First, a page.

Click here to watch the video documentary of the construction of “Bloom #2,” and be sure to check out Azuma’s website to view more of his projects, including a collection of beautiful flowers embedded in ice, which we featured earlier this year. (Via Spoon & Tamago)
Gabriela Herman’s photography portfolio features a wide array of self portraits and photos from various travels.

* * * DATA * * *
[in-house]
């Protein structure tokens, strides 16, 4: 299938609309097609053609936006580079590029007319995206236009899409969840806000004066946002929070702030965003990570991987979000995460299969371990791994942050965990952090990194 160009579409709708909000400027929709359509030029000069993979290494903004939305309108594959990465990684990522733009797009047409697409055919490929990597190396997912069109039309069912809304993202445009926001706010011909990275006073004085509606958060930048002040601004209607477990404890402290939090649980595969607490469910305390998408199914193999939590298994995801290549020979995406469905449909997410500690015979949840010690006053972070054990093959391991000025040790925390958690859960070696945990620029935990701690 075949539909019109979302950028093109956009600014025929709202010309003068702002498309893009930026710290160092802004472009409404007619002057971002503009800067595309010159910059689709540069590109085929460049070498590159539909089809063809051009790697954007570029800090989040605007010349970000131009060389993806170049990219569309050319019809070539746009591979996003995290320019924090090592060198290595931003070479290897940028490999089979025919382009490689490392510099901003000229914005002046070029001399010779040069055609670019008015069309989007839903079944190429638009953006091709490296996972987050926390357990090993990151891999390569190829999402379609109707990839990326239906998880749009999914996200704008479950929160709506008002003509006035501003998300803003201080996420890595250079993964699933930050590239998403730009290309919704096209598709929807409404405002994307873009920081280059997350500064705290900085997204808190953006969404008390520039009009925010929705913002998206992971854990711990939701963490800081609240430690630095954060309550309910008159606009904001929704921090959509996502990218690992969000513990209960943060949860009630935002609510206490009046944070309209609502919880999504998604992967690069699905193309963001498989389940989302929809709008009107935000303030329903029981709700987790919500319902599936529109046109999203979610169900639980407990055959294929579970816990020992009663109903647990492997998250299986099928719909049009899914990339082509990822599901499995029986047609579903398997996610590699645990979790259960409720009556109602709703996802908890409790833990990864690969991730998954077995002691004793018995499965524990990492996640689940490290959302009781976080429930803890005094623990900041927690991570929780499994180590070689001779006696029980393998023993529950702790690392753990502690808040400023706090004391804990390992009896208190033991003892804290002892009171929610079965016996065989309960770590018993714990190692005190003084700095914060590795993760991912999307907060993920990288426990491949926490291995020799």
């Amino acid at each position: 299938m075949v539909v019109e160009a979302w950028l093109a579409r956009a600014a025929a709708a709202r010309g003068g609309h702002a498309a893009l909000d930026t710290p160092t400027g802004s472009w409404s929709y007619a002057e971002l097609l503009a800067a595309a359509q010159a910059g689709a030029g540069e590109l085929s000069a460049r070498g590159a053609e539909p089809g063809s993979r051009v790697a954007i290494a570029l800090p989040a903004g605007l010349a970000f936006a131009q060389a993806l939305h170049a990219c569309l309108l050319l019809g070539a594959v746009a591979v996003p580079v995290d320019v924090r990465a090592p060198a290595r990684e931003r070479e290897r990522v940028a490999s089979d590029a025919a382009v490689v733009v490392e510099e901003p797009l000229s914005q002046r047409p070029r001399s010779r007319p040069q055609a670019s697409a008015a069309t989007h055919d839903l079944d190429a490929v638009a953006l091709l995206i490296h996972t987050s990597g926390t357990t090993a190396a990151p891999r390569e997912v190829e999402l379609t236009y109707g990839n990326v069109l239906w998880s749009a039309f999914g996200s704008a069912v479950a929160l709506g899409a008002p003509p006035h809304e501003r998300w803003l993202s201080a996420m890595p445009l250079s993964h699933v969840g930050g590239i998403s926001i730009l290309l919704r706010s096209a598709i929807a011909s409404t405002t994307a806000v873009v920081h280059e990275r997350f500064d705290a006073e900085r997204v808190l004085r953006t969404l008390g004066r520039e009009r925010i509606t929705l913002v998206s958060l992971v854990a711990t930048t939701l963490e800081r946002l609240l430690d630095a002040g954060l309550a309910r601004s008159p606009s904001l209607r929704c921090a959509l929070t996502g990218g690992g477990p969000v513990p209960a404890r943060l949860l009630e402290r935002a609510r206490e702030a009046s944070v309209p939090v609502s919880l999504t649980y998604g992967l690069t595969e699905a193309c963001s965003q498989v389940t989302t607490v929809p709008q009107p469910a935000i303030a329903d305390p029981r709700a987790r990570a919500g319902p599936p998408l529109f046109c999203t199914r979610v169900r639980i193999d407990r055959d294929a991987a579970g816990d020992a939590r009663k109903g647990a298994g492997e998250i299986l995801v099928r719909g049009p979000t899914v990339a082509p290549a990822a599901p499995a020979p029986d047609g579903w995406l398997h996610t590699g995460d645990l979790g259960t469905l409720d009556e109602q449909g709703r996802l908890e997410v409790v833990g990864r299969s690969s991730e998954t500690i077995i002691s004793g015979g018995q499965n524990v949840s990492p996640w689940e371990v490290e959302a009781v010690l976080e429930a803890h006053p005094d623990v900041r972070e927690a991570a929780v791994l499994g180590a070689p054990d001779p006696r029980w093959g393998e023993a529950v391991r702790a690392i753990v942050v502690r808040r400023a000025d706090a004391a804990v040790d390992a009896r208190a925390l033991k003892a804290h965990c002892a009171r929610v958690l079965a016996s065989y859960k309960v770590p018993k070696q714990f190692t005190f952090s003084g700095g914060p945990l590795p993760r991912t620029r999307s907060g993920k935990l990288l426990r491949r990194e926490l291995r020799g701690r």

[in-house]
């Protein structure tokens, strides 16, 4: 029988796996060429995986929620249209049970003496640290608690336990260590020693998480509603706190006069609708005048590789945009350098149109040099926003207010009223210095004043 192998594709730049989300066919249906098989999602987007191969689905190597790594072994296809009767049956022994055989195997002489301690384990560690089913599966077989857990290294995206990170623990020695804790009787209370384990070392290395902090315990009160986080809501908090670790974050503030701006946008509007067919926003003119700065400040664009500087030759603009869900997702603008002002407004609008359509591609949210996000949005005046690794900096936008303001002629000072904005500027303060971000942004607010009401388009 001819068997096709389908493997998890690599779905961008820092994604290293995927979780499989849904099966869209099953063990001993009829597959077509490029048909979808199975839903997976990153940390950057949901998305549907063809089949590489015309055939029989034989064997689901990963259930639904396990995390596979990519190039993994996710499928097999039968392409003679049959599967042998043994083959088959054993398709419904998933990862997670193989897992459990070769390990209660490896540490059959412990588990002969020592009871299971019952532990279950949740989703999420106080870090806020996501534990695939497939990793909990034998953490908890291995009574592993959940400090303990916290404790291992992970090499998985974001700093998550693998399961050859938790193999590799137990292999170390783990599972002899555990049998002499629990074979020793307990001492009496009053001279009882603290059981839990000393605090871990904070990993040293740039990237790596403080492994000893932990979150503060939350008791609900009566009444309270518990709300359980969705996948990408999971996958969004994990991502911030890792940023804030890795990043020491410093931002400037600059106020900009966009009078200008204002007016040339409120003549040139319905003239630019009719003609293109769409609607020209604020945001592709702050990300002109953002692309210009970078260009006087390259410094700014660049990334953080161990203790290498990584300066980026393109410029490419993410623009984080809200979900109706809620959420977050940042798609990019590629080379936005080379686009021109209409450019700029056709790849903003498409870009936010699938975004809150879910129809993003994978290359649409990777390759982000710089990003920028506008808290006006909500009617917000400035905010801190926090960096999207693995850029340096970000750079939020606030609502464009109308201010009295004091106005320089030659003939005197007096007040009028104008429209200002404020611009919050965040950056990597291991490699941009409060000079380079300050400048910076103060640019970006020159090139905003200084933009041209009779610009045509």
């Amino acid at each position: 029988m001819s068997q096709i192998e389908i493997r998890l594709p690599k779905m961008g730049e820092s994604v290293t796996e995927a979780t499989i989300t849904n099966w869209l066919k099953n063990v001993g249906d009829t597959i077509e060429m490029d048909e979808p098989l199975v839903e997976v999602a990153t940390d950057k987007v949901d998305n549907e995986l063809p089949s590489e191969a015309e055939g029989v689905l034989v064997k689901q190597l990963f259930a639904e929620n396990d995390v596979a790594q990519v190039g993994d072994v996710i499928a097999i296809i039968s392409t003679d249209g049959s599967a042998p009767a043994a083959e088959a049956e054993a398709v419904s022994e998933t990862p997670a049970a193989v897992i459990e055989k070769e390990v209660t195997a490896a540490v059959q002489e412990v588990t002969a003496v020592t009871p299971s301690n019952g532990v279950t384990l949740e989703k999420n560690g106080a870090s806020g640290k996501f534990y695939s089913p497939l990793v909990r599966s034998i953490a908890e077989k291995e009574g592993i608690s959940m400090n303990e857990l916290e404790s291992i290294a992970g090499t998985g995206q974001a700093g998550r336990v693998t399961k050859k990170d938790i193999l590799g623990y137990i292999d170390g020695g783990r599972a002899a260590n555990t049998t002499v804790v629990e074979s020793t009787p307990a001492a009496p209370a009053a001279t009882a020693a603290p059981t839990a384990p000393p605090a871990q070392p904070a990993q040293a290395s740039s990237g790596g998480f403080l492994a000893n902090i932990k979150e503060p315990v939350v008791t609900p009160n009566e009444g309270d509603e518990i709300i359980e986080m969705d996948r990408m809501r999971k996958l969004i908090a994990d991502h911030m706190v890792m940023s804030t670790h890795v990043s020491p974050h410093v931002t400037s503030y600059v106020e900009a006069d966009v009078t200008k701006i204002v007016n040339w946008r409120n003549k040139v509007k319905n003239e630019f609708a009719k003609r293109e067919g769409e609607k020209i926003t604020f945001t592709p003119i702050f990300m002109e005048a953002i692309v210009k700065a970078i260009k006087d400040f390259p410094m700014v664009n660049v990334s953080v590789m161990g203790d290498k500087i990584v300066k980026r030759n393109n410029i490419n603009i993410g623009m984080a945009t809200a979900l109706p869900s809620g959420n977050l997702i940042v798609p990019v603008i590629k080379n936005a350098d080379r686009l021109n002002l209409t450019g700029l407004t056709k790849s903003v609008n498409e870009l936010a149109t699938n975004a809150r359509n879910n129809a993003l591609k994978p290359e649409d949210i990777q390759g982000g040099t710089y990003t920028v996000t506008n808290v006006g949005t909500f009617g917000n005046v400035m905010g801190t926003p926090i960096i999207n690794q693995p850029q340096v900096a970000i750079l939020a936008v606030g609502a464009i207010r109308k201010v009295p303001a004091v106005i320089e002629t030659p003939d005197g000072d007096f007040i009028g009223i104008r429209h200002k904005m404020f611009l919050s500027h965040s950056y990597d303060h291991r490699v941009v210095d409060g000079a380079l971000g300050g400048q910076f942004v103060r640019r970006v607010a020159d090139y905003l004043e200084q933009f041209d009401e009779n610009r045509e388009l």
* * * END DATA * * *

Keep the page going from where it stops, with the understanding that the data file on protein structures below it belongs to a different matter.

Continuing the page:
Standing like a miniaturized skeleton city, American artist Ben Butler has installed an epic geometric sculpture that seems to distort any sense of space. The installation, titled Unbounded, is a site-specific piece for Rice Gallery in Houston, Texas. The work is made up of ten thousand small rods of poplar wood. Through the creation of complex grids, the artist and a team put together this epic structure, building section by section, almost like a block building meditation. The artist notes that Unbounded “alludes to the notion that its form has no defined boundary, that is it untamed and fills the space according to its own logic.” Butler’s work, which is not solely sculptural but also delves into printmaking and draughtsmanship, consistently refers and reflects on the notion of mass. Each work is intricate, meticulous, but perhaps, most importantly, explores a sort of metaphysical notion of space. Delicate, yet powerful in scale, his work tends to use elements of the earth. The combination of the power of size and the natural material — which acts as a connection to the earth — allows his work to truly carry an awe inspiring essence. Almost like an Agnes Martin notion of finding these quiet patterns within nature meets the raw power of element and structure like the work of Richard Serra. Profound, with a nod to a notion of fun and simplicity, Butler’s installation truly plays with perception. (via IGNANT)